If you haven’t already, right about now is a good time to plan your next major infrastructure upgrade. A number of recent and impending expiration dates mean that security and compatibility issues await if you fall behind.
Here’s what you need to know.
In the virtualization category, both Citrix and VMware require updating.
The end of support for vSphere 5.5 is September 19, 2018. The VMware Knowledge base advises, “To maintain your full level of Support and Subscription Services, VMware recommends upgrading to vSphere 6.5, vSphere 6.7 or to a newer version.” If, however, you are still on 5.5, your hardware may not be compatible with 6.5 or 6.7. If this is the case, you may be able to upgrade to 6.0 as a short-term solution.
Next, Citrix XenApp and XenDesktop versions 7.0 through 7.13 reached end of life on June 30, 2018. Thankfully, as Citrix expert Jeff Silverman writes, “Regardless of servicing option, once a version of 7.x is deployed, the upgrade to a newer 7.x version is straightforward.” Our old friend Citrix XenApp 6.5 also reached its end of life on the same day. In this helpful post, Jeff gives tips on upgrading if you are not yet on Windows 7.
Keep in mind that once these products reach end of life, technical support and update downloads will no longer be available. Forums will be your only recourse should you run into problems. Don’t risk interruptions to service–upgrade as soon as possible.
Microsoft Exchange 2010 will reach the end of its ten-year lifecycle on January 14, 2020.
That may seem far away, but we all know how time flies when a large infrastructure project needs completing. According to the International Legal Technology Association’s latest Technology Survey, half of firms are still on Microsoft Exchange 2010. That worrying number has likely gone down since the respondents were polled, but still—chances are too high that you are running the platform.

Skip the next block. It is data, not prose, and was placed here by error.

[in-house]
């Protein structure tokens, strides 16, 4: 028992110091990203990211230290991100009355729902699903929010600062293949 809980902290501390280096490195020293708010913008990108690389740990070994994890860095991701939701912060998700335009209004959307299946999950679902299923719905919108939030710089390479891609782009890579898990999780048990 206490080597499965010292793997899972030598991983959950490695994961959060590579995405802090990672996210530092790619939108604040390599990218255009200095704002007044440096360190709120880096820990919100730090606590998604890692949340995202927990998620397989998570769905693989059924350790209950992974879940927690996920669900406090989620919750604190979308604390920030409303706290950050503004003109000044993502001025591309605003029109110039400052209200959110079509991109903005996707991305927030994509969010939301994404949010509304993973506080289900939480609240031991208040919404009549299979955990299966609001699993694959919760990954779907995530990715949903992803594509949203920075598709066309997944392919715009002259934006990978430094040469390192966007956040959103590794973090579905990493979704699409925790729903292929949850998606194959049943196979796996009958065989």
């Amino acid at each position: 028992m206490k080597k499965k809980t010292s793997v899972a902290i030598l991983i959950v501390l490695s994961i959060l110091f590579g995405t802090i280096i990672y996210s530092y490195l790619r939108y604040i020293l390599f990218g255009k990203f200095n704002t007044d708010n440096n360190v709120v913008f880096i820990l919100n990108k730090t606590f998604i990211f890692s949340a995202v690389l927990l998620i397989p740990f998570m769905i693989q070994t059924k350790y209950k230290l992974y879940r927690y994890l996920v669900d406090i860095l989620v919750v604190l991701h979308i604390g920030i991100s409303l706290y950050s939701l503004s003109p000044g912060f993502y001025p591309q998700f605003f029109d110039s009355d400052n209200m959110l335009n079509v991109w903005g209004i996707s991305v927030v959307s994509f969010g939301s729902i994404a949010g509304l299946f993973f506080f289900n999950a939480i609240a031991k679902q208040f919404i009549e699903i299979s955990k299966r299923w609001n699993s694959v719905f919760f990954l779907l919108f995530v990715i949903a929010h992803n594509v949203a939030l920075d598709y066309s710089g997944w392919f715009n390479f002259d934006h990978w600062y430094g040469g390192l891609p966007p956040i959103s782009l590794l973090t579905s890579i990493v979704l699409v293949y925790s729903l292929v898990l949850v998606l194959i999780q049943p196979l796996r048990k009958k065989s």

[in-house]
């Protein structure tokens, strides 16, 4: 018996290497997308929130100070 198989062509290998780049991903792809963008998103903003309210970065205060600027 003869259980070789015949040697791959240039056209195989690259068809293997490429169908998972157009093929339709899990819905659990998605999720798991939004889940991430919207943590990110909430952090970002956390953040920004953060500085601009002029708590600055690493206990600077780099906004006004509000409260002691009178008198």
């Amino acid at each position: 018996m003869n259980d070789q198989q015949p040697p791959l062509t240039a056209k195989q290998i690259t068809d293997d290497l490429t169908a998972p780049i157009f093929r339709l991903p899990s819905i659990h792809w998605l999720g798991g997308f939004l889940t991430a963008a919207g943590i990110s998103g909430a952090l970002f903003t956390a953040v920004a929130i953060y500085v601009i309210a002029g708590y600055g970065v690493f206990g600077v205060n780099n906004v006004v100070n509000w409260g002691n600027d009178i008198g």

Once that date passes, you will no longer receive security fixes. What’s more, as subsequent versions are patched, hackers will essentially be given maps to existing vulnerabilities in Exchange 2010. They will target the expired system, as they have done to others in the past.
But how to upgrade?
Your options are Office 365 and Exchange 2016, meaning that you have to decide whether to embrace the the cloud or stay on-premises. (This article by Exchange Master Joe Hoegler explores the issue in-depth).
On the same date of January 14, 2020, Windows Server 2008 will meet its end.
We issued a warning recently that this end-of-support milestone will present a threat to internally hosted web sites and internet-facing client servers such as Microsoft Exchange. As in the case of Exchange above, future patches for more recent versions will give hackers more clues to your vulnerabilities than you are probably comfortable with.
What should you upgrade to? From our previous post on the topic:
“Windows Server 2016, if possible, should be the replacement. Otherwise, Windows Server 2012 R2 will still be supported until 2023, and could be an option for servers running applications that do not yet support Windows Server 2016. Or it might be time to start thinking about the cloud and Azure. In any case, whether you decide to upgrade on-premises or go to the cloud (a separate discussion with which we can help), the key is to start planning now.”
Whether you’re feeling overwhelmed or just want a second pair of eyes on your plan, schedule a complimentary roadmapping session today. We’ll connect you with one of our infrastructure experts to discuss the best upgrade path for you.